“I’d ask you to mind your own business, but I did bring you into all of this,” Midnight said, still staring out the window. “I understand your feelings. But…” He closed his eyes. “Ingrid is a very special person. Have you heard of the different Birthright Magics?” Caleb blinked, silent for several seconds, long enough to get a brief chuckle out of Midnight. “I didn’t think so. From what I’ve seen and heard of humans, they know very little about them, when they know anything at all. It’s odd, considering Time Magic is among them.”

“Wait… Time Magic…” Caleb tried to piece things together. “You’re saying Time Magic is a Birthright Magic? Does that mean you can only use it if you’re born with it?”

Midnight nodded. “That’s right. It still requires extensive training, and carries dangerous risks, but surely you’ve heard of people trying to learn, and not being able to even tap into the slightest bit of Time Magic. That’s because it isn’t their birthright. Every Birthright Magic is exceedingly rare – some have only occurred in one person in all of history, so far. Time Magic, strangely enough, is the most common of Birthright Magics. That’s why you and your mage friends know so much about it, and why you had enough books and records to help you grasp a certain level of the fundamentals.”

Knowing that Caleb could only use Time Magic because of some birthright didn’t really impact him. It was surprising, but it didn’t change things for him. He’d still worked incredibly hard to learn what he had so far. He’d fought for every metaphorical inch of his abilities. What surprised him was that there was such a thing as Birthright Magic at all.

“So what does this have to do with Ingrid?” Caleb asked.

“She’s what those who know about Birthright Magic call an Empath,” Midnight said. “She’s extremely sensitive to the feelings of others. Mostly emotions, but also things like pain and sickness. I kept her away from you as much as I could when you were working through the chronial poisoning, but she insisted on helping you. It was difficult for her – more than it would be for anyone – but…” Midnight smiled. “She’s too compassionate to be deterred by that.” He lifted his hands. “She can feel the emotional state of people around her to a certain extent, but it’s through physical contact that her power really shines. Just by touching someone, she can see their emotions laid bare, more than even that person themselves can. With certain training, Empaths can even use this power to manipulate and control the emotions of others – that’s why the Radiant King turned her into an Eternal, and that’s why he’s tried to find her and bring her back to him. But she hasn’t had that training. Even if she had, well, of course she wouldn’t use it. Maybe in attempts to help people, I don’t know, but I don’t think so. She’s too kind and considerate of others to do something like that. She knows about the extent of her powers that I’ve told you, aside from what she can achieve through training.”

Caleb worked through his surprise that such a kind of magic existed to ask the question at hand. “So what does that have to do with shielding Ingrid from the truth?”

Midnight’s eyes flashed briefly. “Because she is most sensitive to her own emotions. Part of the reason she’s so happy and upbeat so often is because, in her mind, she doesn’t know pain and loss. She doesn’t remember any of her past – even the things I showed you, that I saw when I looked into her memories, are things that her own mind can’t access. While the memories are there, they’re locked away to her. I could unlock them – I could show her the truth laid bare – but knowing what she is… it would break her.”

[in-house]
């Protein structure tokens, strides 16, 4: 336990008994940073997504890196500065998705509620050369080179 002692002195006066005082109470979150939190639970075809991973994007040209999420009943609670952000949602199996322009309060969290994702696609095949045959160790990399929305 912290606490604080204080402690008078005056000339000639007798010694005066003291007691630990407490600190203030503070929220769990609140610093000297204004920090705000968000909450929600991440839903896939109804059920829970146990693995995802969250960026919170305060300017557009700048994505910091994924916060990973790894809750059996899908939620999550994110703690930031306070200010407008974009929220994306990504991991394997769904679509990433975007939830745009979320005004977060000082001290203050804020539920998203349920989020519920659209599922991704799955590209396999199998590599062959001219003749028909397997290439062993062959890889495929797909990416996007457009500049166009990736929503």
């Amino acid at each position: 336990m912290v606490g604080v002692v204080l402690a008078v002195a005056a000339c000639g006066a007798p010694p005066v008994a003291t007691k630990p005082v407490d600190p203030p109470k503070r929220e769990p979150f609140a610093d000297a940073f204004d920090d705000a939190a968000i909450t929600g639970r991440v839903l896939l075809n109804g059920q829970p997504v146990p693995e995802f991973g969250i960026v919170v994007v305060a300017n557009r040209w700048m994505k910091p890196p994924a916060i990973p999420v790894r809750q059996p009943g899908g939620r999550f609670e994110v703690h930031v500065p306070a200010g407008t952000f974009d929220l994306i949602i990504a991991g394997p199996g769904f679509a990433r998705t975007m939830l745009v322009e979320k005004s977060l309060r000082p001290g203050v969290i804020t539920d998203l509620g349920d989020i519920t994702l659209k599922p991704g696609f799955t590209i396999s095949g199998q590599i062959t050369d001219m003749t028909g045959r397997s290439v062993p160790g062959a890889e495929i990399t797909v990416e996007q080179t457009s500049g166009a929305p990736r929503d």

“Are you sure it would?” Caleb asked.

Midnight finally looked at him, eyes narrowed. “You think I wouldn’t know?”

“I think you’re too afraid to try. I think, with you there – someone she loves, and who loves her in return – she’d be able to handle it. If she’s so sensitive to the emotional states of others, she won’t just feel her tragic past. She’ll also feel the love and care you have for her.”

Midnight looked away, sighing. For a long time he didn’t speak, and Caleb turned to stare out the window, too. They were circling some planet Caleb had never seen or heard of before. Nearly a third of it was a sheer white, frozen tundra, and yet beyond that was blue, and then green. Two moons orbited the strange planet – one frozen white, the other a rocky red – and a reddish sun burned in the distance.

“You’re smarter than I realized,” Midnight finally said. “When you stop chattering away or trying to crack jokes all the time, you show that you have a really good head on your shoulders. You took stock of Ingrid’s powers and what they could mean – both good and bad – so quickly.” He sighed. “Tell you what, Caleb. If you succeed at this final chance of Time Magic training, then I’ll show Ingrid the truth.”

“But you don’t want to show her the truth,” Caleb said, staring at Midnight. “And I thought you did want me to complete my training.”

Midnight smiled. “It’s a reward. I want you to succeed. Now, hopefully you want to succeed even more than the last time.” He leaned forward, meeting Caleb’s eyes with his unnerving, pinprick pupils. “I don’t want you to die, kid. But I also want you to know that you have more potential than I’ve ever seen in a student. Don’t you dare fail me. You got that?”

Caleb grinned. “I got it completely,” he said. “I’ll succeed.”

“You darn well better.” Midnight turned to look out the window again, and Caleb joined him. The rest of their trip passed in silence.